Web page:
OF FINERY IN DRESS.—A certain young man, a rhetorician, came to see Epictetus, with his hair dressed more carefully than was usual and his attire in an ornamental style; whereupon Epictetus said, Tell me if you do not think that some dogs are beautiful and some horses, and so of all other animals. I do think so, the youth replied. Are not then some men also beautiful and others ugly? Certainly. Do we then for the same reason call each of them in the same kind beautiful, or each beautiful for something peculiar? And you will judge of this matter thus. Since we see a dog naturally formed for one thing, and a horse for another, and for another still, as an example, a nightingale, we may generally and not improperly declare each of them to be beautiful then when it is most excellent according to its nature; but since the nature of each is different, each of them seems to me to be beautiful in a different way. Is it not so? He admitted that it was. That then which makes a dog beautiful, makes a horse ugly; and that which makes a horse beautiful, makes a dog ugly, if it is true that their natures are different. It seems to be so. For I think that what makes a Pancratiast beautiful, makes a wrestler to be not good, and a runner to be most ridiculous; and he who is beautiful for the Pentathlon, is very ugly for wrestling. It is so, said he. What then makes a man beautiful? Is it that which in its kind makes both a dog and a horse beautiful? It is, he said. What then makes a dog beautiful? The possession of the excellence of a dog. And what makes a horse beautiful? The possession of the excellence of a horse. What then makes a man beautiful? Is it not the possession of the excellence of a man? And do you then, if you wish to be beautiful, young man, labor at this, the acquisition of human excellence? But what is this? Observe whom you yourself praise, when you praise many persons without partiality: do you praise the just or the unjust? The just. Whether do you praise the moderate or the immoderate? The moderate. And the temperate or the intemperate? The temperate. If then you make yourself such a person, you will know that you will make yourself beautiful; but so long as you neglect these things, you must be ugly ([Greek: aischron]), even though you contrive all you can to appear beautiful.
IN WHAT A MAN OUGHT TO BE EXERCISED WHO HAS MADE PROFICIENCY; AND THAT WE NEGLECT THE CHIEF THINGS.—There are three things (topics, [Greek: topoi]) in which a man ought to exercise himself who would be wise and good. The first concerns the desires and the aversions, that a man may not fail to get what he desires, and that he may not fall into that which he does not desire. The second concerns the movements towards an object and the movements from an object, and generally in doing what a man ought to do, that he may act according to order, to reason, and not carelessly. The third thing concerns freedom from deception and rashness in judgment, and generally it concerns the assents ([Greek: sugchatatheseis]). Of these topics the chief and the most urgent is that which relates to the affects ([Greek: ta pathae] perturbations); for an affect is produced in no other way than by a failing to obtain that which a man desires or falling into that which a man would wish to avoid. This is that which brings in perturbations, disorders, bad fortune, misfortunes, sorrows, lamentations, and envy; that which makes men envious and jealous; and by these causes we are unable even to listen to the precepts of reason. The second topic concerns the duties of a man; for I ought not to be free from affects ([Greek: apathae]) like a statue, but I ought to maintain the relations ([Greek: scheseis]) natural and acquired, as a pious man, as a son, as a father, as a citizen.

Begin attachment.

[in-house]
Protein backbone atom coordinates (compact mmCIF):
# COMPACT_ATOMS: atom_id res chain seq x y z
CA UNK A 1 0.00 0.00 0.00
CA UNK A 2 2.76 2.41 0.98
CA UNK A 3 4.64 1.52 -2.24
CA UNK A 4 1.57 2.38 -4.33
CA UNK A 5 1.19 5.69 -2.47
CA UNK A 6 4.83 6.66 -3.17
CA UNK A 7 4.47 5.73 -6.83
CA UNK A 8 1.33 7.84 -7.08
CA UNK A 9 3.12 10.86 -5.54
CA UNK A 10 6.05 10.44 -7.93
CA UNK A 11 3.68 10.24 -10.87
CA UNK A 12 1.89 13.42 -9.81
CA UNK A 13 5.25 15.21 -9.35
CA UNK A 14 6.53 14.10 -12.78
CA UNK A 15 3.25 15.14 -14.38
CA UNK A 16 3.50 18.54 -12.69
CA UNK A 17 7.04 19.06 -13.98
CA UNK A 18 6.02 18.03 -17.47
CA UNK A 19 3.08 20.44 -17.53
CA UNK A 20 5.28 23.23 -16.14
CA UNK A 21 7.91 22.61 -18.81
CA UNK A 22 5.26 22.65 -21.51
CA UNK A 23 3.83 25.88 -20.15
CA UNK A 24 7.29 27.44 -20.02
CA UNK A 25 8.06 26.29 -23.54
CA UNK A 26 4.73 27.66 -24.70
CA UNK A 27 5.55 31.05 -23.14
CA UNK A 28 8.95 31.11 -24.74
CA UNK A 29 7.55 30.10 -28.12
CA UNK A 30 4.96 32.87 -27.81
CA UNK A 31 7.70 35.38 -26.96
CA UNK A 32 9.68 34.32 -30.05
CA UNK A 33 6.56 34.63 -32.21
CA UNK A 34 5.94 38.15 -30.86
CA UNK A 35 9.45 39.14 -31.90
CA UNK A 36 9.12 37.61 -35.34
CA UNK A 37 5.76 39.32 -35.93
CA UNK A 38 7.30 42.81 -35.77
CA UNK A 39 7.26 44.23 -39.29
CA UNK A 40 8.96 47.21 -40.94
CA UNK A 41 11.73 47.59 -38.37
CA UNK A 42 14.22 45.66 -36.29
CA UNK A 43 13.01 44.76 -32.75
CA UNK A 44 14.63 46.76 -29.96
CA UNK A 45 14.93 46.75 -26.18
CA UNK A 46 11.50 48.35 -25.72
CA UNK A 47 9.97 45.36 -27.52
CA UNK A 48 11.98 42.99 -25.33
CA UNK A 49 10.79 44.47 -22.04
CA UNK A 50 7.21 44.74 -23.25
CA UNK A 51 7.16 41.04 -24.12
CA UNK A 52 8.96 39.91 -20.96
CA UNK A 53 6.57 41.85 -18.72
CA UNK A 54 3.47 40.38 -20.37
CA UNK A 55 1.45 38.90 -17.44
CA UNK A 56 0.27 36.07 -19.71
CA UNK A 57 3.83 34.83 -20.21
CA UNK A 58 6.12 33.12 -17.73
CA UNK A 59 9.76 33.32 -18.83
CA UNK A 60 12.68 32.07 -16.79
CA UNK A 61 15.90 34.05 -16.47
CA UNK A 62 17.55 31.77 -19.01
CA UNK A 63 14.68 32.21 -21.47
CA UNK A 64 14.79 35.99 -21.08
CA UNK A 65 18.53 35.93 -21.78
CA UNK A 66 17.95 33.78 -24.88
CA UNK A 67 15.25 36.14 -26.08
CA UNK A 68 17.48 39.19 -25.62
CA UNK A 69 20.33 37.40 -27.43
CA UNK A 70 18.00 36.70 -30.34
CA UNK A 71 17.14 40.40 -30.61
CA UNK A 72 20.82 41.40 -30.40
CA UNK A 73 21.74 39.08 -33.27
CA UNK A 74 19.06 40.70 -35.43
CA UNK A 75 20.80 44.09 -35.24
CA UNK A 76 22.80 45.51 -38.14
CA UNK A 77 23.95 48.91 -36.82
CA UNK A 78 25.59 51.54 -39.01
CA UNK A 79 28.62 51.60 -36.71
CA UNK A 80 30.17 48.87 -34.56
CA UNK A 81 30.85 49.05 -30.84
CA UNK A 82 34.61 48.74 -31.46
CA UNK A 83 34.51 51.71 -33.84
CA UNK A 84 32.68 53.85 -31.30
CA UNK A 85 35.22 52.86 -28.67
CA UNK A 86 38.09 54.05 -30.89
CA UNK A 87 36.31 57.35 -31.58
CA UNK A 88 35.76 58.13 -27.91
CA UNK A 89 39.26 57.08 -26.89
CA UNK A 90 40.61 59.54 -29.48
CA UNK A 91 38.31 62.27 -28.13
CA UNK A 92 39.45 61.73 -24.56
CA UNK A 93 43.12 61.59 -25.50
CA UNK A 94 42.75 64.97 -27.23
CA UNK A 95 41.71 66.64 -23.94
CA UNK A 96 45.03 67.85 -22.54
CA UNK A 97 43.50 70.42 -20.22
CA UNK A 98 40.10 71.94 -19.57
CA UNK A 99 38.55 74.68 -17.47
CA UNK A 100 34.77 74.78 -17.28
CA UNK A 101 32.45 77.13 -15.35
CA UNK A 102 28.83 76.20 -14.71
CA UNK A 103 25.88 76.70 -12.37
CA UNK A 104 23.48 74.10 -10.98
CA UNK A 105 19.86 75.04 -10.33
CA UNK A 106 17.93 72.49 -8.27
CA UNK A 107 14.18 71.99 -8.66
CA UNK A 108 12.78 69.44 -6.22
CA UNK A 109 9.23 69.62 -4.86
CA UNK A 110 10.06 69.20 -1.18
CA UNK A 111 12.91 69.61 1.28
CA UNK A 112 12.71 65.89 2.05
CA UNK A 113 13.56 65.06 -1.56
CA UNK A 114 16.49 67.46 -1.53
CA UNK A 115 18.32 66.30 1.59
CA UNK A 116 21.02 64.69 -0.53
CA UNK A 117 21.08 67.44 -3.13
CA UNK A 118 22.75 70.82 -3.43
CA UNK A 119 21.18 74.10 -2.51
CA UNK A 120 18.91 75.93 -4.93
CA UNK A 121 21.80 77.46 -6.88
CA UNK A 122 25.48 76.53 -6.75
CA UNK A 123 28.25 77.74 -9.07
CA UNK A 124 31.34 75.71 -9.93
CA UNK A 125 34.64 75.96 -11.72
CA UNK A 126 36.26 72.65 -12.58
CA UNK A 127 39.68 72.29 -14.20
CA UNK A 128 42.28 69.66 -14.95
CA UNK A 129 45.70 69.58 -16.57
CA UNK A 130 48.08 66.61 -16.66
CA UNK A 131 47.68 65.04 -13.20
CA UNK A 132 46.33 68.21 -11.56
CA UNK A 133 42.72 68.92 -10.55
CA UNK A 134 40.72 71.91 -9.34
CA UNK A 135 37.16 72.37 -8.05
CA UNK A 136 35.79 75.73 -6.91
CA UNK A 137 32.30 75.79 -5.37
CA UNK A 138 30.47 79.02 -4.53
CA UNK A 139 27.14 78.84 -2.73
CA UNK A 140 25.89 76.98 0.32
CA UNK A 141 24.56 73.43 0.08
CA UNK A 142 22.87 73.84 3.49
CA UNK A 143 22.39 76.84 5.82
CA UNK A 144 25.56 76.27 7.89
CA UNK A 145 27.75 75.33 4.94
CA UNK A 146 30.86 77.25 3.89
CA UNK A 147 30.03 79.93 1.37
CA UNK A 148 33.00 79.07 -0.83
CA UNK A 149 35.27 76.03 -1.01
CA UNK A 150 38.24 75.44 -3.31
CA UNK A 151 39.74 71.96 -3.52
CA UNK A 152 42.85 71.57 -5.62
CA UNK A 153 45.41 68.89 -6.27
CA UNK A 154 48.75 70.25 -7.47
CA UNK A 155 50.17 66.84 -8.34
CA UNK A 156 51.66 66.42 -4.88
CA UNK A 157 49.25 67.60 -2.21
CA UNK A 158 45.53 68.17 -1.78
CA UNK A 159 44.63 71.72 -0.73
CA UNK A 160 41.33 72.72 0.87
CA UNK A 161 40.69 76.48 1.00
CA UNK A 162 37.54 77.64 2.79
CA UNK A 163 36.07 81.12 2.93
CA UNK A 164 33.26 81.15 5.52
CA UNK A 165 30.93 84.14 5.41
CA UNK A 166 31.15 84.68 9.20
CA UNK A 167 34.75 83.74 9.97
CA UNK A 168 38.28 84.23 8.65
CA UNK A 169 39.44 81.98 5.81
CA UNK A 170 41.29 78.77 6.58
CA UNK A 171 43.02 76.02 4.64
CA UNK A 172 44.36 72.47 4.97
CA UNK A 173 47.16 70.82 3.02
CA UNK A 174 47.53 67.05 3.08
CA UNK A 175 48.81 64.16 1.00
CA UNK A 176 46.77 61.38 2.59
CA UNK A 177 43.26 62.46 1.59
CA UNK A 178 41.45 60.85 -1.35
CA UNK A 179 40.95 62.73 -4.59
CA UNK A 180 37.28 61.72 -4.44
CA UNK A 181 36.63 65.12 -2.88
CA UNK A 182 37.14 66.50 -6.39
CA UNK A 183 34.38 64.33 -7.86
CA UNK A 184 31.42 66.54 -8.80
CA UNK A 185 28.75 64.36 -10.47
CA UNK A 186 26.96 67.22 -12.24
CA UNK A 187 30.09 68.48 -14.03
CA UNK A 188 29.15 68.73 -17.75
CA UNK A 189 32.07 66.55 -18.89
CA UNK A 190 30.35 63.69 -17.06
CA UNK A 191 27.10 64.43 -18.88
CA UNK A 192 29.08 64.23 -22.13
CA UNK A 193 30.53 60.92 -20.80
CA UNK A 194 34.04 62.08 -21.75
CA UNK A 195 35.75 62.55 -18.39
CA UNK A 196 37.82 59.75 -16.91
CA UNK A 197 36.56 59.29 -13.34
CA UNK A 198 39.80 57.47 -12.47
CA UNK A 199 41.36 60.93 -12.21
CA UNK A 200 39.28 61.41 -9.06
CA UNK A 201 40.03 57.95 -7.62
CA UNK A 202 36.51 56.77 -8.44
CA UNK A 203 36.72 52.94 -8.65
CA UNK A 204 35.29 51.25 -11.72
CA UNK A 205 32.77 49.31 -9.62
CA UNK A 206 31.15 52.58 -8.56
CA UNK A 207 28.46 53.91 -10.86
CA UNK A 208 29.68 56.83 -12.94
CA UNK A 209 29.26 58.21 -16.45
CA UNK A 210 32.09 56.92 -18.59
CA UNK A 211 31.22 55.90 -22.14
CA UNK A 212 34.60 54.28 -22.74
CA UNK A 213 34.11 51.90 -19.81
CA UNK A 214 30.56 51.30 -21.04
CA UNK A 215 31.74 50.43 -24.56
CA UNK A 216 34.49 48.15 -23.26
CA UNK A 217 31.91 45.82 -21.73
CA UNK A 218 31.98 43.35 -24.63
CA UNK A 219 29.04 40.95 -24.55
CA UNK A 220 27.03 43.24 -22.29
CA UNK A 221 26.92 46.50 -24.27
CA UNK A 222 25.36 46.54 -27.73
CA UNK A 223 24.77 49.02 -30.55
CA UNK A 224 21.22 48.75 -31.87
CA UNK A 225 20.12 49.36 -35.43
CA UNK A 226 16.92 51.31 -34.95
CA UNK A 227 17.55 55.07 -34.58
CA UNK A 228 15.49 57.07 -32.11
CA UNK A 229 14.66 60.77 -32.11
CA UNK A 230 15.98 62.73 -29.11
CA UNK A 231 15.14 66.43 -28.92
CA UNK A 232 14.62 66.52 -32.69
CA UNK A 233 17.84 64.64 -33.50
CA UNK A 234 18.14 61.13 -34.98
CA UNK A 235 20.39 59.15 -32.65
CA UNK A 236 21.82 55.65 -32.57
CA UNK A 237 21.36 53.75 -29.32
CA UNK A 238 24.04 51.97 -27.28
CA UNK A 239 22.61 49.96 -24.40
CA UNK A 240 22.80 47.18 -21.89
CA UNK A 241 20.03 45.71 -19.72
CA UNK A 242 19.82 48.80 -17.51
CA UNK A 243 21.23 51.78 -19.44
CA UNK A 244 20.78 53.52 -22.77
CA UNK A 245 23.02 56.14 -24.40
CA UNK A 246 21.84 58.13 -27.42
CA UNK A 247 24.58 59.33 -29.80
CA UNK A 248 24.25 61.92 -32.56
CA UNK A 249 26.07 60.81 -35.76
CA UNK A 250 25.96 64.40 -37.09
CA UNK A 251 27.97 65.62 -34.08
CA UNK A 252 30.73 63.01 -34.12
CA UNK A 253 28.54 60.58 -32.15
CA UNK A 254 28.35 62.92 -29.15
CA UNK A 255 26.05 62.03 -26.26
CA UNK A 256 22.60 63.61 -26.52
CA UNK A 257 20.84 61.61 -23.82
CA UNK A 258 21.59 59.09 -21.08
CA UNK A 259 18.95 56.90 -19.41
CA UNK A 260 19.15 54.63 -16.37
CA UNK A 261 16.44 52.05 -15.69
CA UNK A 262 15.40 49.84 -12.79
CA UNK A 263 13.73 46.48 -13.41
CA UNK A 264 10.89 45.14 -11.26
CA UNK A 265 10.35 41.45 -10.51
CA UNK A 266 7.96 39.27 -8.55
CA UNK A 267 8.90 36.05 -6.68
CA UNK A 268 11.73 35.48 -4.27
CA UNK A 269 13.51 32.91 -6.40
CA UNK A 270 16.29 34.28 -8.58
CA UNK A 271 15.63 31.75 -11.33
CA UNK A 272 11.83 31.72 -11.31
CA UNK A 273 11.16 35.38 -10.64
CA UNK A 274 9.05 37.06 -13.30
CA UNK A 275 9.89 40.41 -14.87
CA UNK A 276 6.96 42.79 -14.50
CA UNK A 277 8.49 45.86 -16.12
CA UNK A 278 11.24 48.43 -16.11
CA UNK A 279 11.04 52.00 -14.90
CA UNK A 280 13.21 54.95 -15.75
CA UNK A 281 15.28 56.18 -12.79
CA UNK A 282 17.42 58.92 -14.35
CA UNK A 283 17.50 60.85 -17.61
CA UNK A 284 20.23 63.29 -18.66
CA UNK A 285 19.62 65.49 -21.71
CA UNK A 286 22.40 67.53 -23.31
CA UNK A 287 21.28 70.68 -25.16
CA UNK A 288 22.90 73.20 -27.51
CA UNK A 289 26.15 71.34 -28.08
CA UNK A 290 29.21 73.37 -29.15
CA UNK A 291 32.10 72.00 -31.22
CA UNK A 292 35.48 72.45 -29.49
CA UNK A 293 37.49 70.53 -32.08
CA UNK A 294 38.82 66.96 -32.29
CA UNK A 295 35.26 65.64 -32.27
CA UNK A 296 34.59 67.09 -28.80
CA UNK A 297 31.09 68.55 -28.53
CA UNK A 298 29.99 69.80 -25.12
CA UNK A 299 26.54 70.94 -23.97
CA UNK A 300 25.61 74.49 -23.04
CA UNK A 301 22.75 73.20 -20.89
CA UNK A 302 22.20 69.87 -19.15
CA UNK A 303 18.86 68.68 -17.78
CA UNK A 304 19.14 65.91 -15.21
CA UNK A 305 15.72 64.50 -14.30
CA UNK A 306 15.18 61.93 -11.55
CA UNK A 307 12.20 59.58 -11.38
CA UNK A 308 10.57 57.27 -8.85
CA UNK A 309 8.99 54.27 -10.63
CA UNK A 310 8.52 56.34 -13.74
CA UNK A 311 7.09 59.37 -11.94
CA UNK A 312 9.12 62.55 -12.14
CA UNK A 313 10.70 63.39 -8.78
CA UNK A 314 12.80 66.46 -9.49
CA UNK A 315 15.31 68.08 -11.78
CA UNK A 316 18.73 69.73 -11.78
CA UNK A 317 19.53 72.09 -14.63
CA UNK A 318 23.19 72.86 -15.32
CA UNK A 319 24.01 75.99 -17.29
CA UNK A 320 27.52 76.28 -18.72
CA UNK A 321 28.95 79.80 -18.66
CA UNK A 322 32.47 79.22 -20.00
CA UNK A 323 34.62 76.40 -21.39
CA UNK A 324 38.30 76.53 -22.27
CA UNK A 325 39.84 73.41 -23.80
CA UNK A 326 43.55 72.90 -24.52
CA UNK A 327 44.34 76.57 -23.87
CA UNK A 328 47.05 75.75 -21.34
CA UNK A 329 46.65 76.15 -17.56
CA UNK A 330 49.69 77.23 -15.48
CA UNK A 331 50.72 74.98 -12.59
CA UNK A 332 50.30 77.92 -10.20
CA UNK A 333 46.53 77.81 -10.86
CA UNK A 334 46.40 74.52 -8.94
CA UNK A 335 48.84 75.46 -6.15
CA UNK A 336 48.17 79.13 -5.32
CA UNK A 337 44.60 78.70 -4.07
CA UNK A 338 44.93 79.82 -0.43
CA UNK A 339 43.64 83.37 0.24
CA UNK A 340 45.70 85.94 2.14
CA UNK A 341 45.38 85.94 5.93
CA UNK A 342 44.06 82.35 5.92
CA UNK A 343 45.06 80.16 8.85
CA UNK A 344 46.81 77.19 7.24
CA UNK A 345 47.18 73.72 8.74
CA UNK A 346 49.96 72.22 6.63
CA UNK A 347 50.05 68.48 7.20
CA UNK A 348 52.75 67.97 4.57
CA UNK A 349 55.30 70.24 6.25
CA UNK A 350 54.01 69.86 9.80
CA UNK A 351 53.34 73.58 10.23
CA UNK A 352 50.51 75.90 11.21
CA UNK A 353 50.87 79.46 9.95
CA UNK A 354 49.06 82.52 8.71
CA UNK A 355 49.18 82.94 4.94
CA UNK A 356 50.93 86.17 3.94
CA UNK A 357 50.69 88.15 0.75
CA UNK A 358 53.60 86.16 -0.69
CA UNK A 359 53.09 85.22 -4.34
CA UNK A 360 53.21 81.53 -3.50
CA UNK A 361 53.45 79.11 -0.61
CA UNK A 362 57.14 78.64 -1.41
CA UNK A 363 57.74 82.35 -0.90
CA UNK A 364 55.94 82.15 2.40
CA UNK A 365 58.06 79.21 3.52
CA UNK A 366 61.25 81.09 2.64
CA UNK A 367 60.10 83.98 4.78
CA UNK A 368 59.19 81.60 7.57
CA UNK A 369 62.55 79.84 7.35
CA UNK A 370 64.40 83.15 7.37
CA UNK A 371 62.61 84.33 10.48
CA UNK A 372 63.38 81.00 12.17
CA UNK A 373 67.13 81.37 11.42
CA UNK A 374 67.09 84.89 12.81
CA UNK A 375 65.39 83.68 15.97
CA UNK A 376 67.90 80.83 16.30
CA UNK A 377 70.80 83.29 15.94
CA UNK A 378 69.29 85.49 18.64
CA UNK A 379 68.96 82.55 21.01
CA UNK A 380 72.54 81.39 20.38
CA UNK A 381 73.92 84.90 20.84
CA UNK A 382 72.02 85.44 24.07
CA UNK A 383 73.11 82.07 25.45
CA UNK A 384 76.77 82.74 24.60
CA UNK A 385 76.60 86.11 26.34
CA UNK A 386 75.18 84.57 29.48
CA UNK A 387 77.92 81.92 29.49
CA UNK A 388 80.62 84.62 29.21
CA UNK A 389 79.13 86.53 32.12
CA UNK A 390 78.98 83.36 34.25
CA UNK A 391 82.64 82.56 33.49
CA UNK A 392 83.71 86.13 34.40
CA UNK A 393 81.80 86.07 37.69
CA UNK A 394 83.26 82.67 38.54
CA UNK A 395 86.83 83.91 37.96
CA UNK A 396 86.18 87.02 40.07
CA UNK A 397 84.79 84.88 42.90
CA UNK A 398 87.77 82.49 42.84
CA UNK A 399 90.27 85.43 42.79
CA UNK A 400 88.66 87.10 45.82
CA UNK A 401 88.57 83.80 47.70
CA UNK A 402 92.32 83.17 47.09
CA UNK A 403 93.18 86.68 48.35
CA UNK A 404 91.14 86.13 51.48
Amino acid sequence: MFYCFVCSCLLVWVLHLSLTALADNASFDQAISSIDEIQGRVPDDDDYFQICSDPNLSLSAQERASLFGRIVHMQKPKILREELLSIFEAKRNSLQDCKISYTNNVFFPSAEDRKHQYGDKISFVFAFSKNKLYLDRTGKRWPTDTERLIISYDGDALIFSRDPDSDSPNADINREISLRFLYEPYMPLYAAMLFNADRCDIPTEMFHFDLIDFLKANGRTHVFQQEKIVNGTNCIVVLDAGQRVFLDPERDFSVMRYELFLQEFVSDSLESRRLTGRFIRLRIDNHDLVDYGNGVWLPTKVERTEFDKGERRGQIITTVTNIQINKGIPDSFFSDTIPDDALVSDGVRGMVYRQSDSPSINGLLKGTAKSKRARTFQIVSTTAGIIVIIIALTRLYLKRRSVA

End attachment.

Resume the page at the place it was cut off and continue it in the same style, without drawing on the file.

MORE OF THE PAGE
The third topic is that which immediately concerns those who are making proficiency, that which concerns the security of the other two, so that not even in sleep any appearance unexamined may surprise us, nor in intoxication, nor in melancholy. This, it may be said, is above our power. But the present philosophers neglecting the first topic and the second (the affects and duties), employ themselves on the third, using sophistical arguments ([Greek: metapiptontas]), making conclusions from questioning, employing hypotheses, lying. For a man must, it is said, when employed on these matters, take care that he is not deceived. Who must? The wise and good man. This then is all that is wanting to you. Have you successfully worked out the rest? Are you free from deception in the matter of money? If you see a beautiful girl do you resist the appearance? If your neighbor obtains an estate by will, are you not vexed? Now is there nothing else wanting to you except unchangeable firmness of mind ([Greek: ametaptosia])? Wretch, you hear these very things with fear and anxiety that some person may despise you, and with inquiries about what any person may say about you. And if a man come and tell you that in a certain conversation in which the question was, Who is the best philosopher, a man who was present said that a certain person was the chief philosopher, your little soul which was only a finger's length stretches out to two cubits. But if another who is present says, You are mistaken; it is not worth while to listen to a certain person, for what does he know? he has only the first principles, and no more? then you are confounded, you grow pale, you cry out immediately, I will show him who I am, that I am a great philosopher. It is seen by these very things: why do you wish to show it by others? Do you not know that Diogenes pointed out one of the sophists in this way by stretching out his middle finger? And then when the man was wild with rage, This, he said, is the certain person: I have pointed him out to you. For a man is not shown by the finger, as a stone or a piece of wood; but when any person shows the man's principles, then he shows him as a man.